DATE: June 19, 2002
BACKGROUND: Yesterday the U.S. Senate Finance Committee approved out of committee the U.S. Care Act of 2002, a bill initially designed to promote donations to charitable organizations through tax incentives. However, Senator Max Baucus (D-MT), Chairman of the Senate Finance Committee, and Senator Charles Grassley, (R-IA), ranking member, added a provision that would give private property owners a 25 percent reduction in the capital gains tax if they sell their property to a local, state or federal government or non-profit group such as an environmental group for purposes of conservation. Several Republican senators as well as the White House have endorsed the plan as well. The White House proposed a 50 percent capital gains tax reduction for this provision earlier this year, calling it a "Conservation Tax Credit."
TEN SECOND RESPONSE: Why should the government encourage with a subsidy the sale of private property to one buyer over another? All buyers and sellers should be equal in the marketplace.
THIRTY SECOND RESPONSE: This expensive proposal would take property off the tax rolls and deprive communities of money to fund schools, roads and law enforcement and probably harm the environment as well. Only someone who believes governments are better stewards of the land than private citizens could possibly favor such a proposal. The record is starkly and scandalously clear: Private owners are much better stewards of the land than any government. Furthermore, if a government agency truly believes it is best for the land to be owned by government, it always has the option of outbidding the other prospective buyers -- an option that would be far less expensive for taxpayers than this program of subsidizing all land purchases, regardless of environmental merit. This proposal is also an inappropriate fundraising scheme for environmental organizations, many if not most of which have a political agenda.
DISCUSSION: Earlier this year the Bush Administration's Department of Interior included in its budget a "Conservation Tax Credit" to give a 50 percent reduction in the capital gains tax if a property owner "voluntarily sell[s] land or water to a government agency or qualified conservation organization for conservation purposes." Now a similar provision has reappeared in the faith-based charity bill. To receive the reduction in capital gains tax, the sale must be for a "qualified conservation purpose" which includes preserving the land for outdoor recreation, protection of natural habitat or preserving open space for the "scenic enjoyment of the general public." This provision would apply for sales made after December 31, 2003.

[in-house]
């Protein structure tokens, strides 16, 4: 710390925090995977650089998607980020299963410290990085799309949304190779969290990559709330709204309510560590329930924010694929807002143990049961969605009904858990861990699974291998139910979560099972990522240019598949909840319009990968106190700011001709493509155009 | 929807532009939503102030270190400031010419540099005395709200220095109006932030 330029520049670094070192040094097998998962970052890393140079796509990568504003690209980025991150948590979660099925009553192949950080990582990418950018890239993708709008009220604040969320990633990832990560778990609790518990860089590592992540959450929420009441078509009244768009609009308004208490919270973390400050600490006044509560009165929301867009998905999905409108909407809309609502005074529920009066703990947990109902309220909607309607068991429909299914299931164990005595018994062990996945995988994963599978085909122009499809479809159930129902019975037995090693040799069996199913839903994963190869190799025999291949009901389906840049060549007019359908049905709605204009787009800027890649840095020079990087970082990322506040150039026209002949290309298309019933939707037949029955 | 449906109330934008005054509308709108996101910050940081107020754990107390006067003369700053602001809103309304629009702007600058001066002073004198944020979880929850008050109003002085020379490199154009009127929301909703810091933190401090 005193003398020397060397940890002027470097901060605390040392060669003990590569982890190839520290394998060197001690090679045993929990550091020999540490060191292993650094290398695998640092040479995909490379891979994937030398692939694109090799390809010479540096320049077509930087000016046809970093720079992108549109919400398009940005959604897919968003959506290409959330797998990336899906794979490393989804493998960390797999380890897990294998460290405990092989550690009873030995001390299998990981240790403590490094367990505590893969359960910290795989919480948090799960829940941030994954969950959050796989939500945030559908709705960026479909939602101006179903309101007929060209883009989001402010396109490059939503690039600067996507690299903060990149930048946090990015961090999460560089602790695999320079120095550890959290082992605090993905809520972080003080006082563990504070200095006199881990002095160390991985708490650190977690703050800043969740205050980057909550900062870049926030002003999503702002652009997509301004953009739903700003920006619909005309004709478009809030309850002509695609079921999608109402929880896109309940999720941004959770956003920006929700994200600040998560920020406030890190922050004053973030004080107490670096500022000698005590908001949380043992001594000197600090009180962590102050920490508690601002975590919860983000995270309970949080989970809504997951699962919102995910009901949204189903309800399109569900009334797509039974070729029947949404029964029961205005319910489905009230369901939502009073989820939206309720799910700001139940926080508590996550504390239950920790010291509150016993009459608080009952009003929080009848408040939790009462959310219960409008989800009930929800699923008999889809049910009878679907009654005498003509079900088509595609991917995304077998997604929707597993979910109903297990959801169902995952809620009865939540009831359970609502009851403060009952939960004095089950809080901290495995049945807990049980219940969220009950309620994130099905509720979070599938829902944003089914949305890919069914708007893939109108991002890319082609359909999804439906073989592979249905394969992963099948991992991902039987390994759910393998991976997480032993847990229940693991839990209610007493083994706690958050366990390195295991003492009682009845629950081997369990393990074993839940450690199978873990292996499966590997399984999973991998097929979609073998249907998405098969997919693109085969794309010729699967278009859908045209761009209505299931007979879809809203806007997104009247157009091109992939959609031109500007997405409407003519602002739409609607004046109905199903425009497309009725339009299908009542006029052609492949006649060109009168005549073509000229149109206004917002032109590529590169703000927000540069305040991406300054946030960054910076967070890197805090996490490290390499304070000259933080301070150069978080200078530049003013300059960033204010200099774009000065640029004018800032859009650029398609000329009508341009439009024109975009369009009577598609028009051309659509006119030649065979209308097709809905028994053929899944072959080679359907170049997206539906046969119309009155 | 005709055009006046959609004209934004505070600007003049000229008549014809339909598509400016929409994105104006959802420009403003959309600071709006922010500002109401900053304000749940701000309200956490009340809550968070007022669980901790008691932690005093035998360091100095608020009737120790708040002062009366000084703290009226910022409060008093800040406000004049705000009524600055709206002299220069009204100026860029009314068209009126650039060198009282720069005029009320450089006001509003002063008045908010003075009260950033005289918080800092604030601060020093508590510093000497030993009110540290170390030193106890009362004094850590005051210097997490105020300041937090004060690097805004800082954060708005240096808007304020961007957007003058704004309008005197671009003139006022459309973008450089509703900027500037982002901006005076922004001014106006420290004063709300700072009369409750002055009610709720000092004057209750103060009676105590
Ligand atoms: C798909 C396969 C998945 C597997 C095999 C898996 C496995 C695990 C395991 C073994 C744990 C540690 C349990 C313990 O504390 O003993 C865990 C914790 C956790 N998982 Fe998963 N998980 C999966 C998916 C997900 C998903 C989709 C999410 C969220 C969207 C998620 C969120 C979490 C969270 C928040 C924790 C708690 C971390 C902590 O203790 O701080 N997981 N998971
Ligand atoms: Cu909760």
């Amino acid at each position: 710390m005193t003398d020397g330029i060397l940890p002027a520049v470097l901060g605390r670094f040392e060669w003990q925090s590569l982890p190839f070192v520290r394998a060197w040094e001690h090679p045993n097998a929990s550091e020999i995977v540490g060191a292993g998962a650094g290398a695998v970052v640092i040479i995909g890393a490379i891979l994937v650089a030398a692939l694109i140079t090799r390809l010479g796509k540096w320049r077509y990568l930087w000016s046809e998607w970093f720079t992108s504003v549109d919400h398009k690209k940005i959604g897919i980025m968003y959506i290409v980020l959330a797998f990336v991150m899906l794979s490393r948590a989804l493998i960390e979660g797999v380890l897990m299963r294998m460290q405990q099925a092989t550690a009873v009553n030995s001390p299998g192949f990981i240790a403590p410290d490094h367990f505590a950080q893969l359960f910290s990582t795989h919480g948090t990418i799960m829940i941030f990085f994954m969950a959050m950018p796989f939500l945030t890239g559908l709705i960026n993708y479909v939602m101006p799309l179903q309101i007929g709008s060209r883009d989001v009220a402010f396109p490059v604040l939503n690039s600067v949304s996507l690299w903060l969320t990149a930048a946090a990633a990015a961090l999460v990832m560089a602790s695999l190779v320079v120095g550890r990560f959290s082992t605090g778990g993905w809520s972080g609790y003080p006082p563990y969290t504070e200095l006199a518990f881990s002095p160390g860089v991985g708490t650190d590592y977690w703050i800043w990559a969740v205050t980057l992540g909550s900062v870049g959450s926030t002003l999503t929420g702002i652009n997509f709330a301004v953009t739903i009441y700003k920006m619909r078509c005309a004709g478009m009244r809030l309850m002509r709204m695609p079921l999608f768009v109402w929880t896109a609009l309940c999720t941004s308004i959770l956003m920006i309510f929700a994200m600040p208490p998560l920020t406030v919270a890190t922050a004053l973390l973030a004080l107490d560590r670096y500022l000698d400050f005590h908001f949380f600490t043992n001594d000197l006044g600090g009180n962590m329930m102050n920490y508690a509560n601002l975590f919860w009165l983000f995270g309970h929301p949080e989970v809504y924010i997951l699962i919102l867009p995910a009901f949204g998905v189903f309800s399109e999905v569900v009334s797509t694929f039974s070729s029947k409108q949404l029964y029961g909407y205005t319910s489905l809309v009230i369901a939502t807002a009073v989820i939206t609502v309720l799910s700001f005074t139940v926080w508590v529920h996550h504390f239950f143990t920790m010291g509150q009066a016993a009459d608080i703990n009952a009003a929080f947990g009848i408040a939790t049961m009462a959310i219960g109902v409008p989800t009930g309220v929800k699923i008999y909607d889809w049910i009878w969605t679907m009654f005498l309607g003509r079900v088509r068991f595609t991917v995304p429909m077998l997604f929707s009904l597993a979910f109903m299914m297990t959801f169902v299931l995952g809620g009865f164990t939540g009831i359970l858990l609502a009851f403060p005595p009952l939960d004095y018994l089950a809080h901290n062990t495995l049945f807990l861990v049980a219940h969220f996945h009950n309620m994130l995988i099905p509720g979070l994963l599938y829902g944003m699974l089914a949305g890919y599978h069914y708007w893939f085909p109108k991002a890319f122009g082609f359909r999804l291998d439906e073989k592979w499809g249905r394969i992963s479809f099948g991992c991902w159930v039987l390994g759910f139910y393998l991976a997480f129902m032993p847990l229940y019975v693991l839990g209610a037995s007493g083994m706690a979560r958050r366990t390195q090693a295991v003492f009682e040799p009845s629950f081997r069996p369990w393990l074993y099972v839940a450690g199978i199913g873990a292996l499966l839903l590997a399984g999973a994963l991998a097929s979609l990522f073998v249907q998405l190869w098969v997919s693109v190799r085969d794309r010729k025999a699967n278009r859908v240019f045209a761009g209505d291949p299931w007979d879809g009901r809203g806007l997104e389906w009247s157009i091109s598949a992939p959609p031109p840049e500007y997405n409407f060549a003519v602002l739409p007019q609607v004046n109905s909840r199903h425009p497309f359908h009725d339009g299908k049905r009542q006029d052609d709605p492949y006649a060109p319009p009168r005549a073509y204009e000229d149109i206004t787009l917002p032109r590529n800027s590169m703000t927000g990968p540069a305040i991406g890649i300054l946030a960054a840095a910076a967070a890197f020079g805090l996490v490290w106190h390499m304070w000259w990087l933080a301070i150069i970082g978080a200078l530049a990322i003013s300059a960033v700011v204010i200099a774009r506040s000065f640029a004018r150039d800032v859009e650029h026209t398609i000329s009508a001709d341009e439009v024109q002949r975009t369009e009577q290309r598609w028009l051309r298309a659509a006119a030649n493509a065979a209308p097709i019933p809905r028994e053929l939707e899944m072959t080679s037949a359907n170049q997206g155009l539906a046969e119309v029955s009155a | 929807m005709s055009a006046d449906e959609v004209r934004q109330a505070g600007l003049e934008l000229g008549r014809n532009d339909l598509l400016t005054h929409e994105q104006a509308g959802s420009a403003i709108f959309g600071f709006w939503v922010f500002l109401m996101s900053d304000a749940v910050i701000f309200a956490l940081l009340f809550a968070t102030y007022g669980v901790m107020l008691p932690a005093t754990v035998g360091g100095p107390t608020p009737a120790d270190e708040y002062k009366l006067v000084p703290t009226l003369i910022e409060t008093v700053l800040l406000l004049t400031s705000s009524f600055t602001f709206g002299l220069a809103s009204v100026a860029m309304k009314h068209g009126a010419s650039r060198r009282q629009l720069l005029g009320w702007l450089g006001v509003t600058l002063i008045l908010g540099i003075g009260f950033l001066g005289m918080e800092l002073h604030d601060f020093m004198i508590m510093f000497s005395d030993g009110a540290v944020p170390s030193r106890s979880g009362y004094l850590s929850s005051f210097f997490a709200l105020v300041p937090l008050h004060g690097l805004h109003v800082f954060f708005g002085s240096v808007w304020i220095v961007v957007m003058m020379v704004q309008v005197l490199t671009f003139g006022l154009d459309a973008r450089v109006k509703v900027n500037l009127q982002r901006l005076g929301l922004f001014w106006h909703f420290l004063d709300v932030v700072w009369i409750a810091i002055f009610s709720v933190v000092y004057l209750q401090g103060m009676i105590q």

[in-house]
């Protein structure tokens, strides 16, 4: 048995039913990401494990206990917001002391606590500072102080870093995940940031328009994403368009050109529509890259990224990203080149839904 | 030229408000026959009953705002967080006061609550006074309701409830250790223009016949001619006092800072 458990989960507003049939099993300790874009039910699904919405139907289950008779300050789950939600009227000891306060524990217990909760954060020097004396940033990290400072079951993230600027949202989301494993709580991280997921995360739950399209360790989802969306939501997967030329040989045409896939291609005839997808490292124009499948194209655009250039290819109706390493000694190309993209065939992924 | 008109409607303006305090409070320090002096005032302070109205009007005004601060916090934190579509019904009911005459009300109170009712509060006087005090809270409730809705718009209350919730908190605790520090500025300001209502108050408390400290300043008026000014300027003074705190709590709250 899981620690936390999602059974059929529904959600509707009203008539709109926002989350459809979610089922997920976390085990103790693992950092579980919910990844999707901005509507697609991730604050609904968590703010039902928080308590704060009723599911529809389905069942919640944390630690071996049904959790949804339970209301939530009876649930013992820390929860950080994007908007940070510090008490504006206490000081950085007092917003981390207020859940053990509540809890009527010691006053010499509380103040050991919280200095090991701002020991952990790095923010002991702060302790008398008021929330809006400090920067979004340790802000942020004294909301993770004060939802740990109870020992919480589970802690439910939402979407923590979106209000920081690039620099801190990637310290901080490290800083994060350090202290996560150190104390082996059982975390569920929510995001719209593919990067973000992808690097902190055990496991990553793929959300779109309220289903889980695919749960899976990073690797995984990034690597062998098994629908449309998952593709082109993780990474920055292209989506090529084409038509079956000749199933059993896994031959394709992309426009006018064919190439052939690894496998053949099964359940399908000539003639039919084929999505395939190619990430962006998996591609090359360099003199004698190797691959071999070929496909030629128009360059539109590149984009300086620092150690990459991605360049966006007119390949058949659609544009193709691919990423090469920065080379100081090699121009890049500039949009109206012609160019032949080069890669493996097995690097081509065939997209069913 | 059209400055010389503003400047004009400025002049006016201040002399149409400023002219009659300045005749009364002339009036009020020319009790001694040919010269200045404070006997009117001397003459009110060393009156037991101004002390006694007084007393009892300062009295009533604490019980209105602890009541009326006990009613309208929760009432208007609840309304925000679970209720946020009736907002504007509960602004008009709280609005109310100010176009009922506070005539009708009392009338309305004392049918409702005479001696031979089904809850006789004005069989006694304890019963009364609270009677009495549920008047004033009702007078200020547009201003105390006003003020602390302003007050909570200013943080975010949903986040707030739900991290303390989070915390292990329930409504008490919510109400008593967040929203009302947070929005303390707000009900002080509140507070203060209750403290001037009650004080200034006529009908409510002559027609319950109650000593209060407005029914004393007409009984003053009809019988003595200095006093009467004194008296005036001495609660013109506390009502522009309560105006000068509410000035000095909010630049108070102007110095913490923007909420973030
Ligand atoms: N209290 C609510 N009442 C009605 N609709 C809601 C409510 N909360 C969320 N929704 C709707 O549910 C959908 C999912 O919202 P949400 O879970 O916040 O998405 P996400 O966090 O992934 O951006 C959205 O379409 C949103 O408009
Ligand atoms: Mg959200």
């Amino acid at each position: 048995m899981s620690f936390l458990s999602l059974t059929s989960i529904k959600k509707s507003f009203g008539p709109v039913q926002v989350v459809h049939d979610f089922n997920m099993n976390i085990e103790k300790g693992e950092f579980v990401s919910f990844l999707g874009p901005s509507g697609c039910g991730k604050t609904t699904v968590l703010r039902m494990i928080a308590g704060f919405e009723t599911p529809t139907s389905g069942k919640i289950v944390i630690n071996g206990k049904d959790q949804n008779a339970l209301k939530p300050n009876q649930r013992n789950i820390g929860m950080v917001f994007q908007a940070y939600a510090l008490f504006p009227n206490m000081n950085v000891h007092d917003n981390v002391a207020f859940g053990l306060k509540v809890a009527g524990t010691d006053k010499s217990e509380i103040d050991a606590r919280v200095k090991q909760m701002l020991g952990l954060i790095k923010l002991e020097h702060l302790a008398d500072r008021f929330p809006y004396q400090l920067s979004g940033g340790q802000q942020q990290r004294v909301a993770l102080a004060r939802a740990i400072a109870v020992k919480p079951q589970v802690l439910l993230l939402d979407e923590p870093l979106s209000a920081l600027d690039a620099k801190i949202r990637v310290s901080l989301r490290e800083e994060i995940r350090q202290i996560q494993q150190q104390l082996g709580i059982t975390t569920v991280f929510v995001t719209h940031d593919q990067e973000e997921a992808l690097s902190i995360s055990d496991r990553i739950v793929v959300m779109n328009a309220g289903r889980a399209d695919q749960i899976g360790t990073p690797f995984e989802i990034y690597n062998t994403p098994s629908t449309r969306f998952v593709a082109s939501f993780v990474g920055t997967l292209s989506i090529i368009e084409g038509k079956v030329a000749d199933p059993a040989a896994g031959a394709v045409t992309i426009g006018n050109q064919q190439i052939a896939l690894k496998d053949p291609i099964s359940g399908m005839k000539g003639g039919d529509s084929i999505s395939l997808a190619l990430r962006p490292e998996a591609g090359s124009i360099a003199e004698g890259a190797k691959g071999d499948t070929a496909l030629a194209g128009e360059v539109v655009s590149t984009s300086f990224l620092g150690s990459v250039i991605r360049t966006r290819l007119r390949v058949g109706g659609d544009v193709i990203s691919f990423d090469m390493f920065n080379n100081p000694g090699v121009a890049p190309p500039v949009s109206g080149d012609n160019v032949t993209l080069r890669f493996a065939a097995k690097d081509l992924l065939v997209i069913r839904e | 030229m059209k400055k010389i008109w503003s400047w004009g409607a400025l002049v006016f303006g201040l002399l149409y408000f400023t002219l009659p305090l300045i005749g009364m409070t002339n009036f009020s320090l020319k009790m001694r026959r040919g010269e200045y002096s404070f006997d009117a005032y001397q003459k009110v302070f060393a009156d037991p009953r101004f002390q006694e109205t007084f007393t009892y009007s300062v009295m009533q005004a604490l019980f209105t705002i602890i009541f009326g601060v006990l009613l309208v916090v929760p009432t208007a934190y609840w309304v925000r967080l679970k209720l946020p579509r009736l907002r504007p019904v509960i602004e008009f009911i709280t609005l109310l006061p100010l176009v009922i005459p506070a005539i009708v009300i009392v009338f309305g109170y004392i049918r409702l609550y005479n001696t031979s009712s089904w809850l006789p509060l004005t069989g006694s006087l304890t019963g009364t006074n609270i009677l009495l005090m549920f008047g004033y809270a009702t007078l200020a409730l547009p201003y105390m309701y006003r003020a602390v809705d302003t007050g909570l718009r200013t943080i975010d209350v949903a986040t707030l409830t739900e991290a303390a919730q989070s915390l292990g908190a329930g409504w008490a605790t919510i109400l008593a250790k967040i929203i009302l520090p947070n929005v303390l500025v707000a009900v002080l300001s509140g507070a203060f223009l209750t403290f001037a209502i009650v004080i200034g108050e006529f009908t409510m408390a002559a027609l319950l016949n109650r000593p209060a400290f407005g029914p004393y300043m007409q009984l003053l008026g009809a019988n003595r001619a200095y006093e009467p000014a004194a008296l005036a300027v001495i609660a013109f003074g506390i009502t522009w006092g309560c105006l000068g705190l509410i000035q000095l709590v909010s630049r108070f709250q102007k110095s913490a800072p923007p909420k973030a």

The provision for the capital gains tax reduction was sponsored by the following 11 senators: Senator Jeffords (I-VT), Senator Grassley (R-IA), Senator Baucus (D-MT), Senator Hatch (R-UT), Senator Snowe (R-ME), Senator Daschle (D-SD), Senator Kerry (D-MA), Senator Lincoln (D-AR), Senator Bingaman (D-NM), Senator Rockefeller (D-WV), Senator Torricelli (D-NJ). Senator Phil Gramm's (R-TX) motion to strike the provision was defeated. The bill, a substitute for the House bill H.R. 7, now goes to the full Senate. H.R. 7, approved by the House, does not contain this tax reduction provision.
To view the provision proposed in "The Care Act of 2002": http://www.house.gov/jct/x-57-02.pdf (see page 20 of the written report or page 23 in Adobe Acrobat).
The federal government currently owns about 30% of the land in the U.S. or over 650 million acres. (1)
by Gretchen Randall, Director
John P. McGovern, MD Center for Environmental and Regulatory Affairs
The National Center for Public Policy Research
Contact the author at: 773-857-5086 or GRandall@nationalcenter.org
The National Center for Public Policy Research, Chicago office
3712 North Broadway - PMB 279
Chicago, IL 60613
Report for Congress: RL30126: Federal Land Ownership: Constitutional
Authority; the History of Acquisition, Disposal, and Retention;
and Current Acquisition and Disposal Authorities" by Ross
W. Gorte and Pamela Baldwin, April 7, 1999, downloaded from http://www.cnie.org/nie/crsreports/risk/rsk-50.cfm#37
on June 18, 2002.